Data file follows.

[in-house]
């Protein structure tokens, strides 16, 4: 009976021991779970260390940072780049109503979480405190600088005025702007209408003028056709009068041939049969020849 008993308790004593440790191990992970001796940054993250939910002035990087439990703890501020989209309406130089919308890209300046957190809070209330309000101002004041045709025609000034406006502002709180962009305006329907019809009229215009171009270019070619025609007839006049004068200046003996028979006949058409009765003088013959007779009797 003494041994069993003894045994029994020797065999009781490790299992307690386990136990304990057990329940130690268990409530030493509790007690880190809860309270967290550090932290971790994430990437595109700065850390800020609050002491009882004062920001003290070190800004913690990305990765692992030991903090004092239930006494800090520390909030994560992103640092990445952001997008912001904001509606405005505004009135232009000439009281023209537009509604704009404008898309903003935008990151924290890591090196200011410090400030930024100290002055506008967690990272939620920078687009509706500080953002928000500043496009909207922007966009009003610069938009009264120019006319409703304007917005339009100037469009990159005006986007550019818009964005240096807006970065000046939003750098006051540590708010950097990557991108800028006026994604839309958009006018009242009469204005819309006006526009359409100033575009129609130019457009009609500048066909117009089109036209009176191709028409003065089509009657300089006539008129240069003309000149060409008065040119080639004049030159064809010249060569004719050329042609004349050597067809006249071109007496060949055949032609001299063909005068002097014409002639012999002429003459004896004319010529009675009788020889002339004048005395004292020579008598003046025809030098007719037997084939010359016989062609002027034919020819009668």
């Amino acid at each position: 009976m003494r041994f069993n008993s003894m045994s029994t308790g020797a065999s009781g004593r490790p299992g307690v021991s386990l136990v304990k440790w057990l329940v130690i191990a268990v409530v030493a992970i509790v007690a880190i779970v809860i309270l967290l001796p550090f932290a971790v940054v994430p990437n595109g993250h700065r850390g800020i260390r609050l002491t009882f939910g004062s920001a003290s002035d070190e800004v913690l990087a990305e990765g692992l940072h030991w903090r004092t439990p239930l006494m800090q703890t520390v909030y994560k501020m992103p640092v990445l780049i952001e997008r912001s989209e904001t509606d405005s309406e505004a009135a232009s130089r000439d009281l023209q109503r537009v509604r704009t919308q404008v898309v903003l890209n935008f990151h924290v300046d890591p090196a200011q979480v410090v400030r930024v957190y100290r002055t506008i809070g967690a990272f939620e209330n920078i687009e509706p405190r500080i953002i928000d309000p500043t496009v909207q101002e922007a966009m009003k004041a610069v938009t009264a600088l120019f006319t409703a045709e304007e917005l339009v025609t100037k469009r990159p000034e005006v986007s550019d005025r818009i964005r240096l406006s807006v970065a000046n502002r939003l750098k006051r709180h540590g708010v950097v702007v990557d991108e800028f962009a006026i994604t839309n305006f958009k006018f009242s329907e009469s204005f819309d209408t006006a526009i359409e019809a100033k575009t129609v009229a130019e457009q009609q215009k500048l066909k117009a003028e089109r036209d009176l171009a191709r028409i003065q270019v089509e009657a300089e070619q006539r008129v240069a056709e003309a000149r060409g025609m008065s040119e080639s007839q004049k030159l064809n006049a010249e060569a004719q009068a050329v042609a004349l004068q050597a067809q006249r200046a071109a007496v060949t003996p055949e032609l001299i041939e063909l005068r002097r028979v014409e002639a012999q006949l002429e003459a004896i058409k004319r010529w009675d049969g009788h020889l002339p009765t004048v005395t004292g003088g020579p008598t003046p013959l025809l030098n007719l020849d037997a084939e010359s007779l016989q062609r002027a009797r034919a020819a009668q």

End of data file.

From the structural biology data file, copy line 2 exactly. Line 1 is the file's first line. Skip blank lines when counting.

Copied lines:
């Protein structure tokens, strides 16, 4: 009976021991779970260390940072780049109503979480405190600088005025702007209408003028056709009068041939049969020849 008993308790004593440790191990992970001796940054993250939910002035990087439990703890501020989209309406130089919308890209300046957190809070209330309000101002004041045709025609000034406006502002709180962009305006329907019809009229215009171009270019070619025609007839006049004068200046003996028979006949058409009765003088013959007779009797 003494041994069993003894045994029994020797065999009781490790299992307690386990136990304990057990329940130690268990409530030493509790007690880190809860309270967290550090932290971790994430990437595109700065850390800020609050002491009882004062920001003290070190800004913690990305990765692992030991903090004092239930006494800090520390909030994560992103640092990445952001997008912001904001509606405005505004009135232009000439009281023209537009509604704009404008898309903003935008990151924290890591090196200011410090400030930024100290002055506008967690990272939620920078687009509706500080953002928000500043496009909207922007966009009003610069938009009264120019006319409703304007917005339009100037469009990159005006986007550019818009964005240096807006970065000046939003750098006051540590708010950097990557991108800028006026994604839309958009006018009242009469204005819309006006526009359409100033575009129609130019457009009609500048066909117009089109036209009176191709028409003065089509009657300089006539008129240069003309000149060409008065040119080639004049030159064809010249060569004719050329042609004349050597067809006249071109007496060949055949032609001299063909005068002097014409002639012999002429003459004896004319010529009675009788020889002339004048005395004292020579008598003046025809030098007719037997084939010359016989062609002027034919020819009668």